Latest in Fourth Amendment

U.S. Supreme Court

Summary: The Supreme Court Rules in Carpenter v. United States

On Friday, June 22, the Supreme Court issued its much-anticipated opinion in Carpenter v. United States, holding that a warrant is required for police to access cell site location information from a cell phone company—the detailed geolocation information generated by a cellphone’s communication with cell towers.

U.S. Supreme Court

Understanding the Supreme Court’s Carpenter Decision

The Supreme Court has handed down its long-awaited decision in Carpenter v. United States. The opinion is only an hour old as I start to write this, but I wanted to offer some initial thoughts that I will also cross-post at The Volokh Conspiracy.

I'll do it in the form of a question-and-answer session, asking questions you may have and offering answers as best I can. Also, rather than wait to the end and post all of my thoughts at once, I will add to this post throughout the day.

Fourth Amendment

Summary: Circuit Split on Device Searches at the Border in US v. Touset

More and more federal courts are confronting the question whether the government’s traditional authority to search persons and property at the border—without a warrant, and typically without any degree of individualized suspicion—extends to travelers’ electronic devices.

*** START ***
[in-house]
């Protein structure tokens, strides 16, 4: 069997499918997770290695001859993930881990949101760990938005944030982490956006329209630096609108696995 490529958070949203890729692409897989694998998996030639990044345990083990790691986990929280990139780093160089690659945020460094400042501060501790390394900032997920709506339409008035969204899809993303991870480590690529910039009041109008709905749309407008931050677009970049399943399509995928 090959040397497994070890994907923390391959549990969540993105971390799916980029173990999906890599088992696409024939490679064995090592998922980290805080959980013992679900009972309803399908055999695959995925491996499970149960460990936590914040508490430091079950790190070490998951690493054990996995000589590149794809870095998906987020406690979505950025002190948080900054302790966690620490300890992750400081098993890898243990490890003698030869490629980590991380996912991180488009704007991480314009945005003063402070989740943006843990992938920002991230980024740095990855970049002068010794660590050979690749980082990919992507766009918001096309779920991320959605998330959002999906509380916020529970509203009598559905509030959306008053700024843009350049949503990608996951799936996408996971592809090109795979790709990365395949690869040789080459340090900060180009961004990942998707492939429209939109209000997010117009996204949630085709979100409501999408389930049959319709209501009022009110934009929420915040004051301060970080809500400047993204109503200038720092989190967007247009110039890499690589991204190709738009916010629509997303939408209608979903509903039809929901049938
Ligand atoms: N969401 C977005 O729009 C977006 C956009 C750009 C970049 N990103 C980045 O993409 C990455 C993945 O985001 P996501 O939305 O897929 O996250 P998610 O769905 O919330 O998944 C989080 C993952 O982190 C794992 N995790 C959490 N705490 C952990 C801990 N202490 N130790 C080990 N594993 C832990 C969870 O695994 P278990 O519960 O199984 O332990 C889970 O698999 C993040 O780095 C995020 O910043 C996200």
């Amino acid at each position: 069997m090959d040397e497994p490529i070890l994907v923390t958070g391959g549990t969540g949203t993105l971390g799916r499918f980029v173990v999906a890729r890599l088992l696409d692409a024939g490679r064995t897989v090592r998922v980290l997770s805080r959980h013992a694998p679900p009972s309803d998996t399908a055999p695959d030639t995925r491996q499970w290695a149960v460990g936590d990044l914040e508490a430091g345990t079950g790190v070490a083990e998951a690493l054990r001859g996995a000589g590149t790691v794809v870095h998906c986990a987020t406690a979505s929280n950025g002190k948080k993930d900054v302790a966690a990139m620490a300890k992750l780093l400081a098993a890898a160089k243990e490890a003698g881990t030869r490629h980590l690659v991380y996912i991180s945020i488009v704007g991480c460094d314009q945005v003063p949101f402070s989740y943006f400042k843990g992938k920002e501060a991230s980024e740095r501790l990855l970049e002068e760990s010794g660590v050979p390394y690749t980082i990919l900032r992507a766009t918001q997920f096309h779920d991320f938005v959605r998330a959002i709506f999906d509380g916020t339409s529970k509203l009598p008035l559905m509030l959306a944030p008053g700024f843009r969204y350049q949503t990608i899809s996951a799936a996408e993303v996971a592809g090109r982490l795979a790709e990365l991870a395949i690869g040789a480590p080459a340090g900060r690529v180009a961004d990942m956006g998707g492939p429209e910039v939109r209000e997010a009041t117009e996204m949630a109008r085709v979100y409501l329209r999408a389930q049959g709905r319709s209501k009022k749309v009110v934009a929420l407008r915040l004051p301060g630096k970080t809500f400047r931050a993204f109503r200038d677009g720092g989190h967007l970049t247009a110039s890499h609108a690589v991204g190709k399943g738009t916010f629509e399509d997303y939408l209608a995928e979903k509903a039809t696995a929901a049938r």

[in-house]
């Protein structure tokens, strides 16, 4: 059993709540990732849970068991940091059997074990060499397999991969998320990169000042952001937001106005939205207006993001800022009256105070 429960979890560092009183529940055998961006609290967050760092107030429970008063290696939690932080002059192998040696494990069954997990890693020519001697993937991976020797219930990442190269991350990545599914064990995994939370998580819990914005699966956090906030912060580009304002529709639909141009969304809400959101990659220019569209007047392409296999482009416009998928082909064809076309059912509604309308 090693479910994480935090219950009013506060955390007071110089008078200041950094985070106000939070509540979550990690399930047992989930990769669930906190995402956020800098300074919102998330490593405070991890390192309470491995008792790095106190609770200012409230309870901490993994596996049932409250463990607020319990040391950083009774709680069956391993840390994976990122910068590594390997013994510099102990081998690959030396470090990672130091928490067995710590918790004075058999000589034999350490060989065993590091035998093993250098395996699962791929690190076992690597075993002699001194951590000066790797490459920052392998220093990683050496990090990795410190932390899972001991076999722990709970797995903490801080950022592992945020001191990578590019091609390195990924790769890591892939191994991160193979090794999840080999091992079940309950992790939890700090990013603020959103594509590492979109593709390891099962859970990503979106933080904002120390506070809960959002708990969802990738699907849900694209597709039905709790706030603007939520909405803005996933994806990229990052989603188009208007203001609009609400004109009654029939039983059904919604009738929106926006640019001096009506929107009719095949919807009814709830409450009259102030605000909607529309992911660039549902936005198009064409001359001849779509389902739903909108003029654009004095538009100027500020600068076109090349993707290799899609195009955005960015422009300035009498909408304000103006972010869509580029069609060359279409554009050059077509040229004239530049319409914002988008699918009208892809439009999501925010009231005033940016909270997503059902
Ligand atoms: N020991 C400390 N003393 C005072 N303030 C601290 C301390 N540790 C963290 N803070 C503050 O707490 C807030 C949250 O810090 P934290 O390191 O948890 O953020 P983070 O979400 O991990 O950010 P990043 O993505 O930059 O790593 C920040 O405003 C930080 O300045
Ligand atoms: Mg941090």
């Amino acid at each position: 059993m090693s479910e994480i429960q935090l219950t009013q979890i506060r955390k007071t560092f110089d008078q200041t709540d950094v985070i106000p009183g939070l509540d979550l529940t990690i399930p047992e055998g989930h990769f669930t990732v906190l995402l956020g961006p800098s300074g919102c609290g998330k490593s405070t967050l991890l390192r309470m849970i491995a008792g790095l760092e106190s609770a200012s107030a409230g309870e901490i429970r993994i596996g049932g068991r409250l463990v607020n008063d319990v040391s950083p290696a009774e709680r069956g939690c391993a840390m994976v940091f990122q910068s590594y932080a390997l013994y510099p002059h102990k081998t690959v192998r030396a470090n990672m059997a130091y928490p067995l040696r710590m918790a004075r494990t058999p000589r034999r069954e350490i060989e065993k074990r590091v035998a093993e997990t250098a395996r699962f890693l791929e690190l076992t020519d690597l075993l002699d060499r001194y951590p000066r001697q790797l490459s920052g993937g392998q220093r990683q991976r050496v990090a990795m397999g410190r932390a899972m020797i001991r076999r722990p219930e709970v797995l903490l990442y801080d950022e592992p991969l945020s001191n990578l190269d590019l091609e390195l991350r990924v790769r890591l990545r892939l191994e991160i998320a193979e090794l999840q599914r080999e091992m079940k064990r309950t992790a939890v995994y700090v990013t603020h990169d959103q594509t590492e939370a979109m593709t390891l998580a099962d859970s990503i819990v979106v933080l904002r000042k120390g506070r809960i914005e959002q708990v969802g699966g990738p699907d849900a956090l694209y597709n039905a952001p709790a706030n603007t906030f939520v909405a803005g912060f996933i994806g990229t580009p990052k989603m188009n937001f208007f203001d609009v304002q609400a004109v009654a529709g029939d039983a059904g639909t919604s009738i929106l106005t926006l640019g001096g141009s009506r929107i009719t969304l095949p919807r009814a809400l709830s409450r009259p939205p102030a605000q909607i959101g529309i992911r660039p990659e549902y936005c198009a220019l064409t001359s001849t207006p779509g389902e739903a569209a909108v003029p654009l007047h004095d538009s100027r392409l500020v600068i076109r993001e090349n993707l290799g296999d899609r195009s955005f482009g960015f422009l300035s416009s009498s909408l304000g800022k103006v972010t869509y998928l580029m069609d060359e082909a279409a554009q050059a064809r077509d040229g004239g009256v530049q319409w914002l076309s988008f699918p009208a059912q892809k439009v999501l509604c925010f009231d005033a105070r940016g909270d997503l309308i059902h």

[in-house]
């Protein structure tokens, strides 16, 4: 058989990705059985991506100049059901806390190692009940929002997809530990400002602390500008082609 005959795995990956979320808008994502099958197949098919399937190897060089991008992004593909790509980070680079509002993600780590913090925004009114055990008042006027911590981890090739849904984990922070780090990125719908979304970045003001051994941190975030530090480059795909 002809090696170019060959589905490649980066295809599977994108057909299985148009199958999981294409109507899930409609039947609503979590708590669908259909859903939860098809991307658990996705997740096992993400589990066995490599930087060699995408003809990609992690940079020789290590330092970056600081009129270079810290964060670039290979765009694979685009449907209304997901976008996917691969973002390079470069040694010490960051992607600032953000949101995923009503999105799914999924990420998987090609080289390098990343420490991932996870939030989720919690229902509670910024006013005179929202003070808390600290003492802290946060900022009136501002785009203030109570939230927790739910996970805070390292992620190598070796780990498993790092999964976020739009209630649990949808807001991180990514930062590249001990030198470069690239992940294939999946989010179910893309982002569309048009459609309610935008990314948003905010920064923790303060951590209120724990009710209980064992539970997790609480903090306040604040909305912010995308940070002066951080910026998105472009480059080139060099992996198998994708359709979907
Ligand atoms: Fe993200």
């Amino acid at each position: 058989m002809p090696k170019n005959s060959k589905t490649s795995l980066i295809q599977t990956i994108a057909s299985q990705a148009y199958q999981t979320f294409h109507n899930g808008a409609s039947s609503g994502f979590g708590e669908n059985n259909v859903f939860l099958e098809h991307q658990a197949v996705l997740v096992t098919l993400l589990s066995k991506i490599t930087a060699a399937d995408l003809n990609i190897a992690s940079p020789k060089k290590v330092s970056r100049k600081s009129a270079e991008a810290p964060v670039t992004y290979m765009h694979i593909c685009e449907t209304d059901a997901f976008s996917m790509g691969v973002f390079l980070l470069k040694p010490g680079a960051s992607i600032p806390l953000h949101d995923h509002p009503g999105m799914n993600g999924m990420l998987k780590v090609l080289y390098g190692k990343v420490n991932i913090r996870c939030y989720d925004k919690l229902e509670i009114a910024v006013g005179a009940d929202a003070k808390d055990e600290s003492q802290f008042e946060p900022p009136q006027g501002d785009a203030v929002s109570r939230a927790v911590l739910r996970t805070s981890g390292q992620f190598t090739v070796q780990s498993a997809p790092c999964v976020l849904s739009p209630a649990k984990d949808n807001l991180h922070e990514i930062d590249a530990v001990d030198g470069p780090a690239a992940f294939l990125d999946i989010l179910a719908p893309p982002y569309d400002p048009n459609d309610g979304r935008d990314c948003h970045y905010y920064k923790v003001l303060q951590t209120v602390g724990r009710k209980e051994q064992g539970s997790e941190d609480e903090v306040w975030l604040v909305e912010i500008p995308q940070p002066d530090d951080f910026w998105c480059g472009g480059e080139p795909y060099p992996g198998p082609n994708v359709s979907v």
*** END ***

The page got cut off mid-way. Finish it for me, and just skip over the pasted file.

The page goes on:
Fourth Amendment

The Dubious Legal Claim Behind #ReleaseTheMemo

It seems likely that the House Intelligence Committee will soon #ReleaseTheMemo. According to press reports, the memo claims that the FISA application to monitor Trump campaign advisor Carter Page included information sourced from former British intelligence officer Christopher Steele "without adequately explaining to the judge that Democrats financed Mr. Steele’s research."

Fourth Amendment

The Best Way to Rule for Carpenter (Or, How to Expand Fourth Amendment Protections Without Making A Mess)

Last month, the Supreme Court held argument in Carpenter v. United States, the pending case on whether the Fourth Amendment protects cell-site records. There seemed to be at least five votes sympathetic to ruling for Carpenter. At the same time, there was very little agreement about how to get there. What line should the Court draw, and based on what rationale? No clear answers emerged.

Fourth Amendment

Did the Special Counsel's Access to the Transition's Emails Violate the Fourth Amendment?

There has been a lot of buzz the past couple of days about claims by Kory Langhofer, counsel for Trump for America, that Robert Mueller's investigators wrongfully obtained copies of the presidential transition team's emails. One of the claims in Langhofer's letter is that the access violated the Fourth Amendment. I haven't seen a substantial legal analysis of this issue yet, so I thought I would try one.

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